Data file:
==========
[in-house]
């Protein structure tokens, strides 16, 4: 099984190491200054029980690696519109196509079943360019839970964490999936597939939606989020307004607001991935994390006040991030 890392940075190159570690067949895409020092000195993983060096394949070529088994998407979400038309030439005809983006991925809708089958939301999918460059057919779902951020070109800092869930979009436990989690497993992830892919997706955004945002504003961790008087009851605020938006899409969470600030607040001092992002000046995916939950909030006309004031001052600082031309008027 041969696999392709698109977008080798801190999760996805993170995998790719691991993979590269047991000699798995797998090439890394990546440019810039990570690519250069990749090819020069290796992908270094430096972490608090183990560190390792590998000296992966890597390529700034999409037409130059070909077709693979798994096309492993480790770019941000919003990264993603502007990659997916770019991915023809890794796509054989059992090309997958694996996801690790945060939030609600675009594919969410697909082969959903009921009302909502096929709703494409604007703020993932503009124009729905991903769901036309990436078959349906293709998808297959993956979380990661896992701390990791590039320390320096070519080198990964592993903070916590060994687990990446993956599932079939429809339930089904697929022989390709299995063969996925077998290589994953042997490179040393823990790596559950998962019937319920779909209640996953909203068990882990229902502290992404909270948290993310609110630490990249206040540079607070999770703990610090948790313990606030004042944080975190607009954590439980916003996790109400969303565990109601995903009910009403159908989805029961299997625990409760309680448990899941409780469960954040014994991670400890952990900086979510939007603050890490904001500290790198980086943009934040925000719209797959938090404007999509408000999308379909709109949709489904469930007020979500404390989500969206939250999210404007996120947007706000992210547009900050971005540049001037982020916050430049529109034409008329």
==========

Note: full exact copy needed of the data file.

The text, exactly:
[in-house]
């Protein structure tokens, strides 16, 4: 099984190491200054029980690696519109196509079943360019839970964490999936597939939606989020307004607001991935994390006040991030 890392940075190159570690067949895409020092000195993983060096394949070529088994998407979400038309030439005809983006991925809708089958939301999918460059057919779902951020070109800092869930979009436990989690497993992830892919997706955004945002504003961790008087009851605020938006899409969470600030607040001092992002000046995916939950909030006309004031001052600082031309008027 041969696999392709698109977008080798801190999760996805993170995998790719691991993979590269047991000699798995797998090439890394990546440019810039990570690519250069990749090819020069290796992908270094430096972490608090183990560190390792590998000296992966890597390529700034999409037409130059070909077709693979798994096309492993480790770019941000919003990264993603502007990659997916770019991915023809890794796509054989059992090309997958694996996801690790945060939030609600675009594919969410697909082969959903009921009302909502096929709703494409604007703020993932503009124009729905991903769901036309990436078959349906293709998808297959993956979380990661896992701390990791590039320390320096070519080198990964592993903070916590060994687990990446993956599932079939429809339930089904697929022989390709299995063969996925077998290589994953042997490179040393823990790596559950998962019937319920779909209640996953909203068990882990229902502290992404909270948290993310609110630490990249206040540079607070999770703990610090948790313990606030004042944080975190607009954590439980916003996790109400969303565990109601995903009910009403159908989805029961299997625990409760309680448990899941409780469960954040014994991670400890952990900086979510939007603050890490904001500290790198980086943009934040925000719209797959938090404007999509408000999308379909709109949709489904469930007020979500404390989500969206939250999210404007996120947007706000992210547009900050971005540049001037982020916050430049529109034409008329």